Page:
We noted last week in this regularly scheduled diatribe that New Orleans, thanks to young energetic mixologists and to the annual, recently staged Tales of the Cocktail Festival, had taken her place in the forefront of the renaissance of the American cocktail.

That sort of reputation is important as we are dependent on our hospitality talents to show our guests a good time and to provide them with experiences that they just can’t duplicate in other locales. We have justifiably built a reputation with our cuisine, which is absolutely not replicated anywhere else. 

I don’t’ care what your best friend from Denver says about a New Orleans-style restaurant in that picturesque community that is just like ———-(fill in the blank with any local restaurant’s name).  It isn’t. It is probably good, but it is not New Orleans.

So, too, the cocktail scene is vibrant, creative and alive here in the Crescent City. We are the better for it because it is our version of what is going on in other places.

What has happened on the national and international scene is that a plethora of new processes and ingredients has made the end result, i.e. an appealing beverage in that glass right in front of you, that much more satisfying. Infusions of all manner of herbs and fruits into liquor have changed the complexion of many drinks, and opened up new worlds of bouquets and flavors, which has encouraged experimentation.

We have a number of local mixologists, like Alan Walter at Iris, who are actually mad scientists disguised as friendly bartenders. Alan gathers his own ingredients and pounds them or cooks them or allows them to steep, and then he adds small quantities of the end result into cocktails which he creates. Do you know of anyone else out there doing anything with the pine needles from Lakeview, other than raking them off the driveway and putting them in a garbage bag out by the curb twice a week? Alan built a drink around them.

Along those lines, but then again not really, may I bring to your attention a liqueur known as St. Germain? I’ll bet you’ve seen it. Maybe even had a drop or two in a cocktail.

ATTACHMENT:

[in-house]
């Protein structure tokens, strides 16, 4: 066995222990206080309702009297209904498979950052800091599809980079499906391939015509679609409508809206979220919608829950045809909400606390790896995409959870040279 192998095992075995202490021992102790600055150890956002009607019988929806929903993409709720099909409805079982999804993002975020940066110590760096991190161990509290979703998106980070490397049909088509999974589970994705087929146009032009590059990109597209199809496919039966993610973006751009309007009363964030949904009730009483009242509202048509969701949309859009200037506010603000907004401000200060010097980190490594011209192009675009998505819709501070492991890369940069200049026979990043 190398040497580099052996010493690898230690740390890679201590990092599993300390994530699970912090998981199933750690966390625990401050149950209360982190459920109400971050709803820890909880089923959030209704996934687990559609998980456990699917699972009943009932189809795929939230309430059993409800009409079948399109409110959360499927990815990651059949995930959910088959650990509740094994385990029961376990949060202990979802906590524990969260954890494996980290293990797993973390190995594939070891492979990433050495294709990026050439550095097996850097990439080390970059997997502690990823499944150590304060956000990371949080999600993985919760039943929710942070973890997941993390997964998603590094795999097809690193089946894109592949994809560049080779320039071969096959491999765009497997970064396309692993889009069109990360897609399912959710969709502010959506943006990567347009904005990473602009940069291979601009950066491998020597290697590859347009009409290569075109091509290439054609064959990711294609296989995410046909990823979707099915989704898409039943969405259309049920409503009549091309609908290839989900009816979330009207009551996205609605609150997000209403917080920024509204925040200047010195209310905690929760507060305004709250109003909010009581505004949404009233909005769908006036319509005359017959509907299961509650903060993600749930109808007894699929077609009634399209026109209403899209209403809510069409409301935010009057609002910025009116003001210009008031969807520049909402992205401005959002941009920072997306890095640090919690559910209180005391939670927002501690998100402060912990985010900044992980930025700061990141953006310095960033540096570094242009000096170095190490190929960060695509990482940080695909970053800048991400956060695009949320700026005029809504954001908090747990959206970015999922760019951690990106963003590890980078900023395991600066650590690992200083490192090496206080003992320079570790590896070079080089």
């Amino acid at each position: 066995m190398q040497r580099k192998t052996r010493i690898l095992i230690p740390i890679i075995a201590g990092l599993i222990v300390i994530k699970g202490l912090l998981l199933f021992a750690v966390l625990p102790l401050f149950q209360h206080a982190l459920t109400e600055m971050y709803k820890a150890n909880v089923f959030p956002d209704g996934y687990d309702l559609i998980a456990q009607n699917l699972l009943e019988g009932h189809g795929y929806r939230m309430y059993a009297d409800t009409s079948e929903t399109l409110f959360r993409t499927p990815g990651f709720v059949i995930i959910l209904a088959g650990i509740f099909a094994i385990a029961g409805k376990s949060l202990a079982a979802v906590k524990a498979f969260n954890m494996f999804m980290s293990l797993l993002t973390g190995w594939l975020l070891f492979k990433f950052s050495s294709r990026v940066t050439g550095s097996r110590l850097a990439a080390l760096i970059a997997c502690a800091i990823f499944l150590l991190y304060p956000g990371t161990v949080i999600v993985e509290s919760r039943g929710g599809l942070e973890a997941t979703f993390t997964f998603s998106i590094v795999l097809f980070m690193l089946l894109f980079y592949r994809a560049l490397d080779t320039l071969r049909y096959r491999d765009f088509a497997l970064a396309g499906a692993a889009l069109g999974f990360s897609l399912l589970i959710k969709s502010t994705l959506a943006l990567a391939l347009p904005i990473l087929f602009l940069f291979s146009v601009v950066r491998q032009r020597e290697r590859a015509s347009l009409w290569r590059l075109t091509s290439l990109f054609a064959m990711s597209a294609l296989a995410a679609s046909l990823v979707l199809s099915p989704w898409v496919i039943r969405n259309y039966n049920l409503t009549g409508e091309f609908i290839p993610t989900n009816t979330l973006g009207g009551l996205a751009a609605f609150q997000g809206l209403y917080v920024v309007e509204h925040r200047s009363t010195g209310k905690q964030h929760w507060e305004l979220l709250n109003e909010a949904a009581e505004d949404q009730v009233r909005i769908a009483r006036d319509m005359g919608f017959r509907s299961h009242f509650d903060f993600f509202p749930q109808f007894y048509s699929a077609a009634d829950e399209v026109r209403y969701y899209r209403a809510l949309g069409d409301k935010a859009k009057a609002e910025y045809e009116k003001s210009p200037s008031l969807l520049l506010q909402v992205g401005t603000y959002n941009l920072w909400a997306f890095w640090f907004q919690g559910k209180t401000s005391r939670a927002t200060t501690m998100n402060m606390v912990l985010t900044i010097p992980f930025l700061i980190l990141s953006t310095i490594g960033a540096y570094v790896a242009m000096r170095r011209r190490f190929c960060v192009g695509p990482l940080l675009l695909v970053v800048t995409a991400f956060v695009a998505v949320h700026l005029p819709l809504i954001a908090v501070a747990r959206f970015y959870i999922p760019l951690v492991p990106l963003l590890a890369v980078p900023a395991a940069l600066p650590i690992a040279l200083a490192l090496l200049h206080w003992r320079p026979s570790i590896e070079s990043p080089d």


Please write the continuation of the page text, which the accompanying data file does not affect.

St. Germain is packaged in a tall, striking, fluted bottle, which just by itself looks pretty darn good at the back of any bar. Looks like the person in charge of this bar has it all going on.

St. Germain is made from elderflowers, but not just any old elderflowers. These elderflowers are gathered only once each year, in the spring. And these elderflowers are from the foothill regions of the Alps.

After they are gathered, they are placed in sacks and then the elderflower-picker rides these starry-white flowers on his bike to the distillery. How many folks are there to do this? About 40 or 50, no more. There are not that many elderflowers so more pickers does not translate into more crop.

The resulting liqueur is a curious blend of honey, fruit, and cleanliness, reminiscent of a clear spring day in the Alps. Okay, so I’ve never been there at that time, but I imagine this is what it is. Give me a break here.

The logical drink to make with St. Germain is the St. Germain Cocktail (clever people, those French). This drink is 2 shots each of dry white wine, like sauvignon blanc, or you can use sparkling wine or Prosecco, and soda, to which you add 1 ½ shots of St. Germain.  Garnish with lemon twist.

That’s how St. Germain is used in a number of recipes. Not much, but just enough so it’s presence is felt. The cocktail becomes something softer, more elegant, even more refreshing.

It is quite a versatile addition to a drink. You can use it in a Mojito, a cosmopolitan, with champagne in a variation on the French 75, and as an added flavor to drinks that are built around gin, tequila or pisco.

The really great thing about St. Germain is that it begs for experimentation. And that is exactly where the whole cocktail culture is heading.

There are a lot of young bartenders here, working in cutting-edge bars, who are proudly working with St. Germain and other cocktail small-dose adjuncts to tradition.

Remember that old advertising phrase, “Try it. You’ll like it.” It should not have been used to hype some ersatz fast-preparation food product. It actually could be about the many opportunities now available to improve upon old-style cocktails, making them seem fresh and new.